My previous schedule analysis posts are still available as we’ve now covered Illinois through Northwestern. The rest come out next week. Agree or disagree with any of my assessments? Come tell me in the comments section, or find me on Twitter and Facebook.
Toughest non-conference game: The season opener at Syracuse may be tricky. The Orange went just 5-7 last season, but they appear to be on the rise under Doug Marrone. Northwestern lost at Syracuse, 37-34, in 2009. Win this game, and the Wildcats will have a decent chance to go 4-0 vs. a non-conference slate that features just one team that went to a bowl in 2011 (Vanderbilt).
Toughest Big Ten game: That junket to Michigan State on Nov. 17 promises to be daunting. The Spartans—the defending Legends Division champs–may be the best team in the Big Ten. Michigan State has won four in a row and five of the last six in the series.
Who they don’t play: Ohio State, Purdue, Wisconsin. This works out well for the Wildcats, as the Badgers and Buckeyes figure to be the cream of the crop in the Leaders Division. And the Boilermakers may have their best team yet in Year Four under Danny Hope.
Easiest game: The Wildcats shouldn’t have any issues with South Dakota when it visits on Sept. 22. The Coyotes—yes, Coyotes–are a FCS team from the Great West Conference that went 6-5 last season. Beep beep.
Rugged stretch: Northwestern will be pushed to the max in November, when it plays back-to-back games at Michigan (Nov. 10) and at Michigan State (Nov. 17). Before that, the Wildcats have home games vs. Nebraska (Oct. 20) and Iowa (Oct. 27). The rugged second half of the schedule makes getting off to a fast start that much more vital for Northwestern, which has a chance—perhaps slim—to open with a 7-0 record.
Best chance to be upset: This isn’t your father’s Vanderbilt. So, the Wildcats need to buckle up when the Commodores visit Evanston for the first time since 1952 on Sept. 8 in the “Brain Bowl.” James Franklin debuted in Nashville with a 6-7 mark that included a Liberty Bowl loss to Cincinnati. It was Vandy’s second bowl in four seasons. And Franklin is reeling in some top talent, too, for a program that is on the rise. NU beat Vanderbilt, 23-21, in 2010 in Nashville, when a controversial personal foul penalty on the Commodores allowed the Wildcats to retain possession and run out the clock in Dan Persa’s first start.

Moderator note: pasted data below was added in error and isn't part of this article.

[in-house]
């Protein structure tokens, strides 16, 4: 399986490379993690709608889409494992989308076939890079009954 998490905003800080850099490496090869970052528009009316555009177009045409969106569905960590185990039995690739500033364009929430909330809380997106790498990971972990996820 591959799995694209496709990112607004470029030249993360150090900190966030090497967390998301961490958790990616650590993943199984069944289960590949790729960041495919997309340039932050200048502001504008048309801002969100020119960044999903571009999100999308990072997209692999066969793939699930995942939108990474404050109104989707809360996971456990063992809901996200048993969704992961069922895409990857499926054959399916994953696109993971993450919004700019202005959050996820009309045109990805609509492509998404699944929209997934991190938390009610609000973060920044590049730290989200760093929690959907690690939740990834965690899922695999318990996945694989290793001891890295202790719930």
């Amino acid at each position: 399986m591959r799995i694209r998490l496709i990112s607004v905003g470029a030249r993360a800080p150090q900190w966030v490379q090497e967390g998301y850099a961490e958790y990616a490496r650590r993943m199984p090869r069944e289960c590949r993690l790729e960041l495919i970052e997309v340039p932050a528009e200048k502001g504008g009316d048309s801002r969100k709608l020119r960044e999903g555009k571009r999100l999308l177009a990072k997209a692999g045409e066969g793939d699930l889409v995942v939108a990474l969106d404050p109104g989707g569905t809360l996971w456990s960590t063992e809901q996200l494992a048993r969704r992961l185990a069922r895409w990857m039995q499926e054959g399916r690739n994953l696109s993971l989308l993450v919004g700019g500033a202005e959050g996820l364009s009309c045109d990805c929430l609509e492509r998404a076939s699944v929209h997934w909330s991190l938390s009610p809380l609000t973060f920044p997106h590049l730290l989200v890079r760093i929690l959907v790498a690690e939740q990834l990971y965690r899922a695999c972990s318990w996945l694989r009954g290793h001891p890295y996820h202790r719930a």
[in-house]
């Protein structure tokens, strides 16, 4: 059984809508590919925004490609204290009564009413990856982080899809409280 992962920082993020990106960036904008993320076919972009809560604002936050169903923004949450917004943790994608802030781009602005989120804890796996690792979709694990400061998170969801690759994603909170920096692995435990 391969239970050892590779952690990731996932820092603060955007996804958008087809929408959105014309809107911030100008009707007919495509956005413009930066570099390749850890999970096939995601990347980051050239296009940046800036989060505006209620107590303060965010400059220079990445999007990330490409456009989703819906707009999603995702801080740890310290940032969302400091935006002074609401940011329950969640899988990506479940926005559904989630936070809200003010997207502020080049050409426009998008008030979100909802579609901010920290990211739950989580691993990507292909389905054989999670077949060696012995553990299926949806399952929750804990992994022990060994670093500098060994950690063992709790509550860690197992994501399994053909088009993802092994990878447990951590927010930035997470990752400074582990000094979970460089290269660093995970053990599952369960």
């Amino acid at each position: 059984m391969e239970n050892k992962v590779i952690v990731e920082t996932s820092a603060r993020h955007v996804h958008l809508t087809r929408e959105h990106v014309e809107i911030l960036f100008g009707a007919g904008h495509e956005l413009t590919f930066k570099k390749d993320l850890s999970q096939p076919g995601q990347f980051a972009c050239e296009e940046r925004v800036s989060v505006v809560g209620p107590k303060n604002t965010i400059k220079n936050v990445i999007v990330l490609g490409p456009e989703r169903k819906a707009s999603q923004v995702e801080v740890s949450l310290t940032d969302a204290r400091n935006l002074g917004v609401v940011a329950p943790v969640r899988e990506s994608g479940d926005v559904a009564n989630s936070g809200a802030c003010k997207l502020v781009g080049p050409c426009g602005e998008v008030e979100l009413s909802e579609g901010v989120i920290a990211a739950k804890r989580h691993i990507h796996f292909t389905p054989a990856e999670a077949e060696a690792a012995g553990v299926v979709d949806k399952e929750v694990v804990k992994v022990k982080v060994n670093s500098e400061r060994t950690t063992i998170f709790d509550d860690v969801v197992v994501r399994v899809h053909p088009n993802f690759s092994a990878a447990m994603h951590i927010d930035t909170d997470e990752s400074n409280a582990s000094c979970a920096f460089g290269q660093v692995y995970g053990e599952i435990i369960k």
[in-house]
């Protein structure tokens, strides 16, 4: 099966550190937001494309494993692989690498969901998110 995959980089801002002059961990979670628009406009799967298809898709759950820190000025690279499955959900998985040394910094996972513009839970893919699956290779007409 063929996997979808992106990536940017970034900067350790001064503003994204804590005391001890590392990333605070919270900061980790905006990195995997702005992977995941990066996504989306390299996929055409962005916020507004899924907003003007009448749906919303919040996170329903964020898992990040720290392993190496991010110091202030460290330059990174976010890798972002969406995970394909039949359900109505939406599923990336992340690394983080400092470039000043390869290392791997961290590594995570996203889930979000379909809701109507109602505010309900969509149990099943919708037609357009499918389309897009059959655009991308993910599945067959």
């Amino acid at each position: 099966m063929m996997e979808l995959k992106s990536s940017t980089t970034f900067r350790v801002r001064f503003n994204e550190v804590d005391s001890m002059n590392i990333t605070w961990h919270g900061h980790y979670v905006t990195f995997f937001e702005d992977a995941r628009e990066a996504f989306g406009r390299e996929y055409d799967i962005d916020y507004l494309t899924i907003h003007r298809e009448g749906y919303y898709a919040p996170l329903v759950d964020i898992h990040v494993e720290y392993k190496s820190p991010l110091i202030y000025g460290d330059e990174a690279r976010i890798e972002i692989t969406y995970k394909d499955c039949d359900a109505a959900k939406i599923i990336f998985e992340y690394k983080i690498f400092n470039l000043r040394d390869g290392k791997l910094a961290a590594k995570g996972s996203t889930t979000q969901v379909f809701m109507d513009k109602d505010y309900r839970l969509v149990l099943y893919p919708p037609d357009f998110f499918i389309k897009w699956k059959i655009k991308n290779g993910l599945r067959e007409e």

Best chance to pull an upset: An unranked Northwestern squad shocked No. 10 Nebraska last year in Lincoln, 28-25. And the Wildcats pulled off the upset with a backup quarterback (Kain Colter) playing the second half. Could Northwestern strike again when the Cornhuskers visit Evanston on Oct. 20?
Must win: To extend its school-record streak of bowls to five in a row, the Wildcats must protect their home field. And that means beating Illinois in the season finale in Evanston on Nov. 24. The Fighting Illini have won the last two meetings in this battle for the Land of Lincoln Trophy. But Northwestern won six of seven over Illinois before the tables turned in 2010-11. Quickie factoid: The Wildcats haven’t lost in Evanston to Illinois since 2002. (Remember: The last time these teams played “at Northwestern,” the game took place at Wrigley Field.)
Bye week: Nov. 3. This comes late in the season after the Wildcats will have played nine games. But the timing is good, as it will allow Northwestern to catch its breath after playing host to Nebraska (Oct. 20) and Iowa (Oct. 27) before having to embark on back-to-back games at Michigan (Nov. 10) and at Michigan State (Nov. 17) and finishing the season at home vs. Illinois (Nov. 24).
Sept. 1 at Syracuse#
Sep. 8 Vanderbilt*
Sept. 15 Boston College*
Sept. 22 South Dakota*
Sept. 29 Indiana*
Oct. 6 at Penn State
Oct. 13 at Minnesota#
Oct. 20 Nebraska
Oct. 27 Iowa#
Nov. 10 at Michigan
Nov. 17 at Michigan State
Nov. 24 Illinois*
*must win; #tossup
<strong>BTN.com senior writer Tom Dienhart is on <a href=”http://www.twitter.com/BTNTomDienhart” target=”_blank”>Twitter</a> and <a href=”https://www.facebook.com/BTNTomDienhart” target=”_blank”>Facebook</a>, and all of his work is at <a href=”http://btn.com/tomdienhart”>btn.com/tomdienhart</a>. Send questions to his <a href=”http://btn.com/tom-dienhart-big-ten-mailbag/”>weekly mailbag</a>, subscribe to his <a href=”http://btn.com/category/tom-dienhart/feed/” target=”blank”>RSS feed</a>, and check out <a href=”http://btn.com/send-questions-to-btn-video-qa/”>his video Q&A</a>.</strong>